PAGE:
Thursday, April 19th, 2012

Joanne Whalen, Extension IPM Specialist; jwhalen@udel.edu

Asparagus
Continue to check asparagus spears for eggs as well as adult beetles feeding on spears. As a general guideline, a treatment is recommended if 2% of the spears are infested with eggs. Since adults will also feed on the spears, a treatment is recommended if 5% of the plants are infested with adults. For a picture of asparagus beetle eggs, adults and larvae please refer to the following link:
http://www.extension.umn.edu/distribution/horticulture/M1199.html

Melons
As soon as plants are set in the field, begin scouting for aphids, cucumber beetles and spider mites. When sampling for aphids, be sure to watch for beneficial insects as well since they can help to crash aphid populations. As a general guideline, a treatment should be applied for aphids when 20 percent of the plants are infested, with at least 5 aphids per leaf but before populations explode.

Potatoes
As soon as plants emerge, be sure to sample fields for Colorado potato beetle adults, especially if an at-planting material was not used. A treatment should not be needed for adults until you find 25 beetles per 50 plants and defoliation has reached the 10% level

2012 Wye REC Strawberry Twilight

Thursday, April 12th, 2012

Wednesday, May 9, 2012     6:00-8:00 p.m.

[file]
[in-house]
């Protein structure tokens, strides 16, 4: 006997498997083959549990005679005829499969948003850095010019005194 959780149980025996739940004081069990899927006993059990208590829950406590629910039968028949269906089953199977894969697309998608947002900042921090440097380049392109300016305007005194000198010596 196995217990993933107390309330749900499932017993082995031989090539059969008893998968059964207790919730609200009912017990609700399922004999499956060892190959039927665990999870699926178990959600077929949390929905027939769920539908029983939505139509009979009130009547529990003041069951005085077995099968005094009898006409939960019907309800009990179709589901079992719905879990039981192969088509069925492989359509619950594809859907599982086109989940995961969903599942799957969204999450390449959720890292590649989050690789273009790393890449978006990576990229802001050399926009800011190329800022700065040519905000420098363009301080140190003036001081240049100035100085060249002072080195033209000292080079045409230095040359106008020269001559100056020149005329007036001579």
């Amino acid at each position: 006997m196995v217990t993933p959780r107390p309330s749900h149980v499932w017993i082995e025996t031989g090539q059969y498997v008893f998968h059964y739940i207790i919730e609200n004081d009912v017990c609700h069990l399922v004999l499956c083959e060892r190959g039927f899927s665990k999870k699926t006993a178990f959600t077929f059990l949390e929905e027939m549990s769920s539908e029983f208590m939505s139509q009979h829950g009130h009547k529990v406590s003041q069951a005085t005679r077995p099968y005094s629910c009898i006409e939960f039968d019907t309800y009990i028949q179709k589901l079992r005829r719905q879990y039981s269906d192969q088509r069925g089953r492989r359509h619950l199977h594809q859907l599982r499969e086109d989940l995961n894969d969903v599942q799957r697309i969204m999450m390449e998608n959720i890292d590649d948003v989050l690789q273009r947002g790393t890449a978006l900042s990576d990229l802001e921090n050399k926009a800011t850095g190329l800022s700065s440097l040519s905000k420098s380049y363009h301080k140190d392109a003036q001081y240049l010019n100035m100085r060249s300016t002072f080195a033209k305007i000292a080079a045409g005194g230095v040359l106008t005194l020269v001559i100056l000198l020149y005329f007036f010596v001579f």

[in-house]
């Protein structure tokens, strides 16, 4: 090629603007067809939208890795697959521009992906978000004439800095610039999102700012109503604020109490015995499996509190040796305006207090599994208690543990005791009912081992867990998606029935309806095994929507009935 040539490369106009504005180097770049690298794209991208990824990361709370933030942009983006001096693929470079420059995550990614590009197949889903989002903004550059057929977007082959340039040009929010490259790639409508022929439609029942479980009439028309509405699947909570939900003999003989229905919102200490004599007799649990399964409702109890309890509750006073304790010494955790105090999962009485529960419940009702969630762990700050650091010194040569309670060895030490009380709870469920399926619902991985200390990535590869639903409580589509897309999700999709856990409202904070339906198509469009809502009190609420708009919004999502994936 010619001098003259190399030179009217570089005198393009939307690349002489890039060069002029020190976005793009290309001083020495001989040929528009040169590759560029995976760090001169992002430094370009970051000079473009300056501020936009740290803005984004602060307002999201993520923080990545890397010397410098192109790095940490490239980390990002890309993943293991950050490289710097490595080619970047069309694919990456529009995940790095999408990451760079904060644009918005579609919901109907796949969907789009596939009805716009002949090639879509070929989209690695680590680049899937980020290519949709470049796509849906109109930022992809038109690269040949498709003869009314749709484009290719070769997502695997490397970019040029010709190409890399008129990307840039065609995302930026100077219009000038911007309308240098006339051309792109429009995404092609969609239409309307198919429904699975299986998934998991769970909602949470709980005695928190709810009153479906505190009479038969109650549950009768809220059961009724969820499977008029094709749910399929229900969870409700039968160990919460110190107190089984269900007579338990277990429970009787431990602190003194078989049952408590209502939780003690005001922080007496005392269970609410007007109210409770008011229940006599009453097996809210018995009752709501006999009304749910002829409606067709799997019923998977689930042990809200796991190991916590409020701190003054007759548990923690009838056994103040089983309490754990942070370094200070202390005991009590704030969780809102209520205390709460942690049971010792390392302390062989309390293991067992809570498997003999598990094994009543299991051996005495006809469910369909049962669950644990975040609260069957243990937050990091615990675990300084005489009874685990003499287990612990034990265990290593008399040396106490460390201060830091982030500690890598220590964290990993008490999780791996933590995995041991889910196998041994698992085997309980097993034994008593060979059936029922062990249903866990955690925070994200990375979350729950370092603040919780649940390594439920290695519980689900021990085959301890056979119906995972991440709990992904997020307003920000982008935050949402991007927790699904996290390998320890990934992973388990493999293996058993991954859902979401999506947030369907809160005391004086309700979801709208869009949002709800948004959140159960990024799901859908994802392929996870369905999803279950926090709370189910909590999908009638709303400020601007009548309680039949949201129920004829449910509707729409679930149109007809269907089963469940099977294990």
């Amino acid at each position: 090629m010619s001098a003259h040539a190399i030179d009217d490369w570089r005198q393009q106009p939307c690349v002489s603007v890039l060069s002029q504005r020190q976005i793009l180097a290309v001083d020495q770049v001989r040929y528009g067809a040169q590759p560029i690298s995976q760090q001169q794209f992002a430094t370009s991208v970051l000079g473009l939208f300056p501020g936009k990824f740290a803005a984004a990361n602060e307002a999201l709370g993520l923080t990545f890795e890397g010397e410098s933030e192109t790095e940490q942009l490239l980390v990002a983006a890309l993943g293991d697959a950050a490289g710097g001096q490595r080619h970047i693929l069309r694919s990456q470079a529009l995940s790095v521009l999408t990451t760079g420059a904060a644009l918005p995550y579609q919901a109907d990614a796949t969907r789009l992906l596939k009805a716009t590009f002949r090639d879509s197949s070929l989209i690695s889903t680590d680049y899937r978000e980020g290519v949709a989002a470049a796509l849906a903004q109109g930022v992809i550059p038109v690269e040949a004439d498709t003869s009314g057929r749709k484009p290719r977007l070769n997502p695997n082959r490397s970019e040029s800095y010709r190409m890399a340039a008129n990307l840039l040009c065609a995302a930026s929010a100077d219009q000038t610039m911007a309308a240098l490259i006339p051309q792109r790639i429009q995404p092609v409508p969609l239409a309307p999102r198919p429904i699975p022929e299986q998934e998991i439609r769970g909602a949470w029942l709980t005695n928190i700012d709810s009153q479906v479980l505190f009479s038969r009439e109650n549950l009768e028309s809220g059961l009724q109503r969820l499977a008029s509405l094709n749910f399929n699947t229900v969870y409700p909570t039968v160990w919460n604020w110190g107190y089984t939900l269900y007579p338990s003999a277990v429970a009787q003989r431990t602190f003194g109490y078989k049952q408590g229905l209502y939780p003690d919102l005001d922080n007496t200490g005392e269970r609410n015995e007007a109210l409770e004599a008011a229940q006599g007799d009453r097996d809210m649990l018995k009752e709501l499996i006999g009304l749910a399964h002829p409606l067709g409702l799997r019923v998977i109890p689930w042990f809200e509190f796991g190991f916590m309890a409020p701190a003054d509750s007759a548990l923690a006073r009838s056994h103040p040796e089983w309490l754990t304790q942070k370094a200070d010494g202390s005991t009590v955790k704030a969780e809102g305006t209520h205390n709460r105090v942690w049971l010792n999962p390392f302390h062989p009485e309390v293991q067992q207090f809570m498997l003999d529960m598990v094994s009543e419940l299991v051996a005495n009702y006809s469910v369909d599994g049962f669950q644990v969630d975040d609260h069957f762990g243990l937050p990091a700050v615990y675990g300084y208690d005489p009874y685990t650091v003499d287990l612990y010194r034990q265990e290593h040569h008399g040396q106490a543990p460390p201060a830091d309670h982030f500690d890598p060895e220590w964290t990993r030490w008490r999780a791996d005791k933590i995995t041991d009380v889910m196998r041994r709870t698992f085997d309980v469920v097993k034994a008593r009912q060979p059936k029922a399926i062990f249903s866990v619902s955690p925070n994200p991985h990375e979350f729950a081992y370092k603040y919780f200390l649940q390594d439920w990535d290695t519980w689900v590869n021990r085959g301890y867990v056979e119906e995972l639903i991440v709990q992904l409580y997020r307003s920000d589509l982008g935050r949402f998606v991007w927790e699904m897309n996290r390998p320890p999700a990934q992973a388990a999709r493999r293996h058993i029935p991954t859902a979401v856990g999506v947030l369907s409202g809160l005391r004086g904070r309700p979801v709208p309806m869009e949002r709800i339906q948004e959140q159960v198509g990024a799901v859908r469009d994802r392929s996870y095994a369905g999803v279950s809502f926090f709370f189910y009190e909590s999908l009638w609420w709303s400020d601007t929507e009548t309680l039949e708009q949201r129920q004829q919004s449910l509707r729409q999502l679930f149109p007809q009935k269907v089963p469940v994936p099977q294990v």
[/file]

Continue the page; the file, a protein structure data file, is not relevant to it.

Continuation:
Wye Research and Education Center
Farm Operations Complex, 211 Farm Lane, Queenstown, MD
(Directional signs will be posted.)

You’ll hear University of Maryland and USDA small fruit experts discuss the current season’s challenges and the impact that the new fruit pest may have on the industry.

You’ll see: USDA Moveable High Tunnel plots with plasticulture strawberry production; University of MD Strawberry High Tunnel plots with table top production demonstration and bio-fumigation trial; and Outdoor Plasticulture Fertility Trial plots with Chandler strawberries.

Refreshments will be served.

The meeting will be held rain or shine.  Pre-registration is not necessary. For additional program information, contact Mike Newell, mnewell@umd.edu, (410) 827-7388. If you need special assistance to attend this program, please contact Debby Dant ddant@umd.edu, (410) 827-8056, no later than May 2, 2012.